Home visitors are an integral part of Virginia’s health care system; they are on the front lines of care and education, reaching rural or at-risk populations who may otherwise fall through the cracks. As members of the communities they serve, home visitors build trust with patients and families and create long-lasting, ongoing relationships with community members.
Home visitors have a unique opportunity to affect the oral health and overall health of the families they serve by emphasizing the role oral health plays in overall health starting at a young age. Mylinda Moore, director of training and technical assistance for CHIP of Virginia and a member of the Virginia Oral Health Coalition’s early childhood subcommittee, understands the importance of oral health awareness among home visitors. “I think, for any model [or type of home visiting program], focusing on oral health is an important component. We know oral health is linked to overall health, and, in general, when a child has oral health issues like dental pain, [those issues] impact every aspect of their life. Caring for your teeth is a habit that must start in early childhood, and home visitors have the perfect opportunity to educate parents,” said Mylinda.
To ensure every home visitor in Virginia is trained in the role that oral health plays in overall health, and share resources with community health workers and home visitors, Mylinda worked with the Coalition staff to offer free educational trainings around the Commonwealth. These training are facilitated by the Virginia Department of Health and are open to anyone, including home visitors, community health workers, associated staff/support, families with infants, toddlers and school age children, and families of children with special health care needs.
Participants of the trainings learn current, evidence-based, information about oral health care and oral disease prevention, strategies for sharing the information with the families they work with and Virginia-specific information about coverage and where care is available. For example, in our recent Richmond-area training, participants learned that when a parent shares a spoon with a child, or uses their mouth to clean a pacifier before giving it back, bacteria is passed from parent to child that can result in oral disease. “I saw the lightbulb go off for a lot of people in the room when we talked about how bacteria enters the mouth of small children,” said Mylinda. Sharing this information, along with tips on when to start having children brush their teeth and go to the dentist, gives parents and their children the tools to improve their oral health.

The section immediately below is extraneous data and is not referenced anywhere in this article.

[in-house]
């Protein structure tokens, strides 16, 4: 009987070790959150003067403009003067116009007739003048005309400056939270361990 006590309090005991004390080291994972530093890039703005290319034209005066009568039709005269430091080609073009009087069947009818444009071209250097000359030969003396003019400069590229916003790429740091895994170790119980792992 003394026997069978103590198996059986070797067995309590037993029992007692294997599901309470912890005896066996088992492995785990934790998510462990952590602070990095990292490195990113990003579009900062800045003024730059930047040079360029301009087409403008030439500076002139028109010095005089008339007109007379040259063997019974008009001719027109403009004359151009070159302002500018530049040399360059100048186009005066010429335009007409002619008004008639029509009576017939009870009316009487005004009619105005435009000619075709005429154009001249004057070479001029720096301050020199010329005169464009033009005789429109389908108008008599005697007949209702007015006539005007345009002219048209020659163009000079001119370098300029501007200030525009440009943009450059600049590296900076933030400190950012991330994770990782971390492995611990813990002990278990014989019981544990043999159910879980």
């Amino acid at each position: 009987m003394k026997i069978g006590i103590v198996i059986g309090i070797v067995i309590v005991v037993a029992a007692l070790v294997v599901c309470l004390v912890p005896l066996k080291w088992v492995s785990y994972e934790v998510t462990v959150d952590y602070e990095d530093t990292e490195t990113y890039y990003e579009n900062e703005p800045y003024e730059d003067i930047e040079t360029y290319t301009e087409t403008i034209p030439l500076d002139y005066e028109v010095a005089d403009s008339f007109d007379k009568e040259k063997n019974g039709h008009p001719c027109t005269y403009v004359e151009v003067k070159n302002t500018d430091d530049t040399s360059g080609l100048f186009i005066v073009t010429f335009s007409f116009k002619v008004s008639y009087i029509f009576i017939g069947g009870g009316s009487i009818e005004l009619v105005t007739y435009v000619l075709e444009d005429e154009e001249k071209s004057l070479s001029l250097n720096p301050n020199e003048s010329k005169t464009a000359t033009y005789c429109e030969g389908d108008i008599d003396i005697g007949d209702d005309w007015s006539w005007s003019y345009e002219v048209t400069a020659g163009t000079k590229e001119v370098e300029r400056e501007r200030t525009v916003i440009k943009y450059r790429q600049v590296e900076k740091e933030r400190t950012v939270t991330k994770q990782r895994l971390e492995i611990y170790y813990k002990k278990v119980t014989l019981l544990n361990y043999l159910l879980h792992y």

The trainings also emphasize opportunities for pregnant women in Virginia to receive oral health care – something home visitors can drive home with expecting mothers. Home visitors leave with a better understanding of the importance of oral health care during pregnancy and information on the Medicaid dental benefit for pregnant women.
There are two more trainings this year: September 27 in Harrisonburg and October 30 in Norfolk. Join us to learn about the intersection of oral health with overall health and how to promote oral health care practices. We encourage anyone working to improve community health and well-being, whether medical or dental, to attend the training and to check out our oral health integration resources.
Visit our events page to register.